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Is it time for a cabinet shuffle? Political strategists weigh in

With just four weeks left until the House of Commons breaks for the summer, the weekly panel of political strategists on CTV’s Question Period says it’s likely time for the prime minister to shuffle his cabinet.

Kory Teneycke — who was Ontario Premier Doug Ford's campaign manager and former director of communications for former prime minister Stephen Harper — told Question Period host Vassy Kapelos on the panel airing Sunday that the summer presents the perfect opportunity to “rebalance your team.”

He said the summer months give those taking on new roles the chance to feel comfortable before MPs return to Ottawa for the fall session.

“I think you want to move some people who have been stumbling out of positions where they've been stumbling, and get your strongest communicators in the roles where you're really going to need them,” Teneycke said, citing finance as an example.

“If you want to win an economic narrative, you need to have a very strong communicator in that role,” he said. “While I think Minister Freeland has a lot of things that she's very capable of, I don't think communications would be the highest on the list.”

Teneycke also said this summer is “probably the last good opportunity for them to do a big rebalancing of the team prior to that final push to an election.”

The Liberals’ confidence-and-supply agreement with the NDP sees the latter prop up the minority Trudeau government until 2025 in exchange for advancement on certain policy priorities, but some have speculated an election could still come sooner than that.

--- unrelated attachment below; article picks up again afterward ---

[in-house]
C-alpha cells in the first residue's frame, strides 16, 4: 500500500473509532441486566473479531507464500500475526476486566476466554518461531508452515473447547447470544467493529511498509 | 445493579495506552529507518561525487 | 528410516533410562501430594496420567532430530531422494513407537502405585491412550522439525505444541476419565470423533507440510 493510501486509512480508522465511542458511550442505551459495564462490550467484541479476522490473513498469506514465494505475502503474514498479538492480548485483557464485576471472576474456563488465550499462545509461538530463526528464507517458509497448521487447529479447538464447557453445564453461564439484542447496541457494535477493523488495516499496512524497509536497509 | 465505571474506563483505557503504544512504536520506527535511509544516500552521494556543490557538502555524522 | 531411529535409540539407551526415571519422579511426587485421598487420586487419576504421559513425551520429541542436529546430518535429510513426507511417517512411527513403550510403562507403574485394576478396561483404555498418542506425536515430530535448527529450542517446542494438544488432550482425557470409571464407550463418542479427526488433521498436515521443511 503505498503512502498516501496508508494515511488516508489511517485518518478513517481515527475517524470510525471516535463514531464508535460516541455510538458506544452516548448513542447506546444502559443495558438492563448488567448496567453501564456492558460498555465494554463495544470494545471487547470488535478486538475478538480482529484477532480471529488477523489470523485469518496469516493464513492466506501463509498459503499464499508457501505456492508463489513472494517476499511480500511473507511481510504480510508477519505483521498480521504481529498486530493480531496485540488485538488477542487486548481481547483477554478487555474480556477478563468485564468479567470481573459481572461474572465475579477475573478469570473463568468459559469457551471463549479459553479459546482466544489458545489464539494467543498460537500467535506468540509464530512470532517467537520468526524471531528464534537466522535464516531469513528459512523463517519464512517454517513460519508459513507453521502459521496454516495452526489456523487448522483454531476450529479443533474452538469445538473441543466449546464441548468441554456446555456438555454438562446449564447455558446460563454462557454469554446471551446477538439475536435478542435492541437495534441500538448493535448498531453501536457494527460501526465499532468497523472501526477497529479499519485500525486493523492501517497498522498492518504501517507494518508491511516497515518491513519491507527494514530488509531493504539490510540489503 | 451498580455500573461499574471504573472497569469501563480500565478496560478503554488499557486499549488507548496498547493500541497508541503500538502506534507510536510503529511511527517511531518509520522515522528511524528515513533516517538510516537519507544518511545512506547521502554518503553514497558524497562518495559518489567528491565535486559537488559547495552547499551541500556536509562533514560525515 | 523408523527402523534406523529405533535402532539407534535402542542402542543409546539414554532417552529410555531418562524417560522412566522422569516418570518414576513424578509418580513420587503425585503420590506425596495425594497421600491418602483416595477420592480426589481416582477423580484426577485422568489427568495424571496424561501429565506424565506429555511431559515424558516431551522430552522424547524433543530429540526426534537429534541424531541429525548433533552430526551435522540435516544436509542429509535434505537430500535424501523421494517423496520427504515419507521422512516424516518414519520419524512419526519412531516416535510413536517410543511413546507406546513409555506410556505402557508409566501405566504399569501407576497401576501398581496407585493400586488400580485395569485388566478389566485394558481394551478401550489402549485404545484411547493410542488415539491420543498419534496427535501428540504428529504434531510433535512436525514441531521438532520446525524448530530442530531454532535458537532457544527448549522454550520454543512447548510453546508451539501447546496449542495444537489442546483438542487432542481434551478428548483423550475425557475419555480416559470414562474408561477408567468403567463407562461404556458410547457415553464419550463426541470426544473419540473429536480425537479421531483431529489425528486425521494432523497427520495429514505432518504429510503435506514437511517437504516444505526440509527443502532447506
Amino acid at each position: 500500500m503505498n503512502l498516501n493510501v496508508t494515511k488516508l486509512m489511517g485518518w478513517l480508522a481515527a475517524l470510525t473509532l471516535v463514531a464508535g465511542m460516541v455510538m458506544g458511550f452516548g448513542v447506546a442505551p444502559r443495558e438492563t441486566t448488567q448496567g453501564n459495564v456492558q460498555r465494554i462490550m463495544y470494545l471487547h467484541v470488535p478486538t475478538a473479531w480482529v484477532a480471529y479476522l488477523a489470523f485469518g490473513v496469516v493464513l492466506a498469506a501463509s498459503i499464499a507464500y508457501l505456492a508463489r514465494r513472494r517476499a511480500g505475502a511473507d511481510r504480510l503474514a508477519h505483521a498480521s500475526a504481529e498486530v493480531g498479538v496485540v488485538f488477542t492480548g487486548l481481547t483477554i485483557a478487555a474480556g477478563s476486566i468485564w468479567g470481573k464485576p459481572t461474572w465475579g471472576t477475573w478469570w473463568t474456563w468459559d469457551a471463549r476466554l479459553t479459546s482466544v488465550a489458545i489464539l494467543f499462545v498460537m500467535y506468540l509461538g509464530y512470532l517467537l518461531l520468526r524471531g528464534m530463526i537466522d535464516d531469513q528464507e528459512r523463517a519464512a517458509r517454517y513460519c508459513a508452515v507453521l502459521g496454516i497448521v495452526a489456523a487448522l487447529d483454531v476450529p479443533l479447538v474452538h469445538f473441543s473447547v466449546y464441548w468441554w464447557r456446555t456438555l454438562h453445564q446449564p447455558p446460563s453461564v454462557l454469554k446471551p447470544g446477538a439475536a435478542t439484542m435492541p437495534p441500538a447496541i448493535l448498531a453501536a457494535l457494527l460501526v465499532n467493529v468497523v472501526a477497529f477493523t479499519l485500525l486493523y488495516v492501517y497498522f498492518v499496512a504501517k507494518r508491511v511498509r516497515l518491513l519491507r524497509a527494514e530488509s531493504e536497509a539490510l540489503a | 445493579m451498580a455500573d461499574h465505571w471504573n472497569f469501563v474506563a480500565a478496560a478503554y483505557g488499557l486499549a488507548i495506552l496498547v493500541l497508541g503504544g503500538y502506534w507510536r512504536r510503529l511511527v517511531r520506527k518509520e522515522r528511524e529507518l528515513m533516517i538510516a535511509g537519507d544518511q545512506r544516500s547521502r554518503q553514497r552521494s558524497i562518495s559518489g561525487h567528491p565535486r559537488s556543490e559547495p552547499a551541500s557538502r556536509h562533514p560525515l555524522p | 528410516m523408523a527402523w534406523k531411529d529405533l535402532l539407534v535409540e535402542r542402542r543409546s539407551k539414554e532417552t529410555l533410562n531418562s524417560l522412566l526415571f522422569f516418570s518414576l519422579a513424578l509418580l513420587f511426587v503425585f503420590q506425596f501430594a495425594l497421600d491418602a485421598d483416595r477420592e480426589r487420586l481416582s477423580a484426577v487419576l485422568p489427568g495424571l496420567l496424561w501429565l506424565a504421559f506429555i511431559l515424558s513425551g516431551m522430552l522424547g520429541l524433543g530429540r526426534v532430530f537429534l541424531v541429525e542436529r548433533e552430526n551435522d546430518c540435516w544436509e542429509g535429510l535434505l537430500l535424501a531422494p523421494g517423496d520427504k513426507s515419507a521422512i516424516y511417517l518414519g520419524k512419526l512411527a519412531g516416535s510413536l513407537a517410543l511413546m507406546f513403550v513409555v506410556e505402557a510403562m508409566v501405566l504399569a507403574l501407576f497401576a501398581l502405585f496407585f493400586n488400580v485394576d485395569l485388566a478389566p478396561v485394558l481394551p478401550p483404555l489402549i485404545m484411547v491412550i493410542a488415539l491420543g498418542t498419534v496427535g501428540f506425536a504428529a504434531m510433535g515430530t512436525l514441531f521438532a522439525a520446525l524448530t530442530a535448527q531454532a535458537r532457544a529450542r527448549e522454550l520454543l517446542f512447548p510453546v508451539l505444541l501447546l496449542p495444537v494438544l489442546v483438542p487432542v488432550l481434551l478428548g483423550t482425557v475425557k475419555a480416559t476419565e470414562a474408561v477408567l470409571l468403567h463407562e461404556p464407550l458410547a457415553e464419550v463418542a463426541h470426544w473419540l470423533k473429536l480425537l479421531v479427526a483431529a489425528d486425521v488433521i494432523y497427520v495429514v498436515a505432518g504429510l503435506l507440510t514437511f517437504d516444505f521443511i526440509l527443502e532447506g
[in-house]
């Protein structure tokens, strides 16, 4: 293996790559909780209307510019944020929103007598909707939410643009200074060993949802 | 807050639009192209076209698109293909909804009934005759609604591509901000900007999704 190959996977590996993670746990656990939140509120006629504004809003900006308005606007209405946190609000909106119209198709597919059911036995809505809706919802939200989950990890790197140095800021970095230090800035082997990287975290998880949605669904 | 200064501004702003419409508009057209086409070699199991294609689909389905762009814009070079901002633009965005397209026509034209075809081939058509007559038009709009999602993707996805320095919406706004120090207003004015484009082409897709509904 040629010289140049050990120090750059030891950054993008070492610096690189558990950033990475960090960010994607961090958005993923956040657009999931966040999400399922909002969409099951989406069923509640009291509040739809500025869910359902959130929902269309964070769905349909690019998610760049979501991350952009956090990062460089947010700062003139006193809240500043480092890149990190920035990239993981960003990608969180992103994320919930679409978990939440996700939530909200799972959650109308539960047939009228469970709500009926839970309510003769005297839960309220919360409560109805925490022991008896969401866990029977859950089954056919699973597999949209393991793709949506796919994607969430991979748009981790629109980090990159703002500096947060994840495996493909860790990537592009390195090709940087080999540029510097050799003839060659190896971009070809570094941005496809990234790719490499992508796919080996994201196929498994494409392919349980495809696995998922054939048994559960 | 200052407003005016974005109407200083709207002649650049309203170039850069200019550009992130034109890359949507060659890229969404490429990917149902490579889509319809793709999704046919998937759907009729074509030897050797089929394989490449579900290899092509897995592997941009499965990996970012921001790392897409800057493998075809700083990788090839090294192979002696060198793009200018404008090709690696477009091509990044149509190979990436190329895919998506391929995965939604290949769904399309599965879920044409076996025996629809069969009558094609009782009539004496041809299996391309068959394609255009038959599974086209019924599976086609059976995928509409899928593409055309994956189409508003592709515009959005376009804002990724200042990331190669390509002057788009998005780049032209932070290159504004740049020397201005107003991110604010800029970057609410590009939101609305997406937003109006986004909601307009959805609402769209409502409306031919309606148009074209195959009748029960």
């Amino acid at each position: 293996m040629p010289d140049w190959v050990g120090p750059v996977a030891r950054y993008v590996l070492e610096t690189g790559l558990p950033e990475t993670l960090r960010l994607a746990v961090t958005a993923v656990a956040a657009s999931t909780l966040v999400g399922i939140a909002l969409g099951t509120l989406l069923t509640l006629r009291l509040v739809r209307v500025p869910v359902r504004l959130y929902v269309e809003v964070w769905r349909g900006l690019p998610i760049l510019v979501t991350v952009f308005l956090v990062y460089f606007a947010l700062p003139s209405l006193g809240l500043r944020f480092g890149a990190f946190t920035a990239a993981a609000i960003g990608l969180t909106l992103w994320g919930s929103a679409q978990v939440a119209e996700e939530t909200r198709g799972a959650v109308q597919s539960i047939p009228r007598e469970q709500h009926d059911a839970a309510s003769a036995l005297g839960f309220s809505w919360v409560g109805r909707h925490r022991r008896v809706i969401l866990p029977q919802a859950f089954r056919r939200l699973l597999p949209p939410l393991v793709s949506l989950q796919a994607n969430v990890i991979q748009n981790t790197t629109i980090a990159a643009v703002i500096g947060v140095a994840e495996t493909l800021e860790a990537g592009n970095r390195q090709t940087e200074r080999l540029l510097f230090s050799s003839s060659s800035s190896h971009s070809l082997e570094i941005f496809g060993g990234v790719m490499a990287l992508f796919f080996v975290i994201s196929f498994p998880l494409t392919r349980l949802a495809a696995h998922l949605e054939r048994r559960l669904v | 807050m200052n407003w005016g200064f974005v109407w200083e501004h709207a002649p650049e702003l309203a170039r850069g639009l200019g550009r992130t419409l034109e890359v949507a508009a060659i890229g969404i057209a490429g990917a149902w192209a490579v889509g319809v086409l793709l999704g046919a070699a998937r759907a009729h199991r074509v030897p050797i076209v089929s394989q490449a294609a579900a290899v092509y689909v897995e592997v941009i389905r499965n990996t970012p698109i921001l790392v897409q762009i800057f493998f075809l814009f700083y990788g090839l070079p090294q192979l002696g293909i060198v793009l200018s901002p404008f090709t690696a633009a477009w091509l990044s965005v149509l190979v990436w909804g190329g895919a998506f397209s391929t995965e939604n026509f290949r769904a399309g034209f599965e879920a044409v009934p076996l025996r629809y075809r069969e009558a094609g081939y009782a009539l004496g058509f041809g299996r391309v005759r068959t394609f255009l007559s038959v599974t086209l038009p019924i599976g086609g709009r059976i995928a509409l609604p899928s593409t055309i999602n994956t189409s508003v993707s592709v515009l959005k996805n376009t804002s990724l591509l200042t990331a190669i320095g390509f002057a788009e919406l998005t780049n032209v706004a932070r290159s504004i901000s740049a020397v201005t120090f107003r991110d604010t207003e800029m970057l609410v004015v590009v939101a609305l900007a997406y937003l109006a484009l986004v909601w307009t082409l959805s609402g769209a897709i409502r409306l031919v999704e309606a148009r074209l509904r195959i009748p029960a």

Scott Reid, a CTV News political analyst and former communications director to prime minister Paul Martin, agreed that a cabinet shuffle is “likely,” and “probably wise,” adding he’s also anticipating a prorogation of Parliament and a throne speech, which he called a chance to “reboot.”

But, he warned, those things don’t necessarily spell an agenda for the Liberals, who shouldn’t wait until August to make some changes.

“A shuffle will give you some things, but when you're in government, you tend to start to believe that a cabinet shuffle gives you a brand new lease on life,” Reid said. “Most of the time, most people don't even notice.”

He said his advice to the Liberals would be to “not waste any time getting out of Ottawa,” and to “get the prime minister on the road,” so he can focus on issues that will win over Canadians, instead of being on the defence against Conservative Leader Pierre Poilievre.

It's been nine months since Poilievre became leader of the Conservatives, and the acrimony between him and the prime minister has only grown, while some polling shows Poilievre and the Conservatives have an edge over the Liberals.

Kathleen Monk, a former NDP strategist and director of communications to the late Jack Layton, said the Liberal government needs to spend the summer months focusing on appearing less out of touch, especially when it comes to economics and bread-and-butter issues.

“When there's bad economic news, it's always bad for the government, and it's always good for the opposition,” she said. “So they're always going to be on their back heels when it comes to defending where they are with the economy.”

“They need to wake up and be less out of touch on that, and that's going to have to happen at the doorstep this summer and on the barbecue circuit this summer,” she also said. “And frankly, they're going to have to come up with some policies for next September that people can really relate to and kind of ease their pain.”

The Sunday Strategy Session discusses what they’re watching for in the next four weeks and into the summer months in the video at the top of this article.



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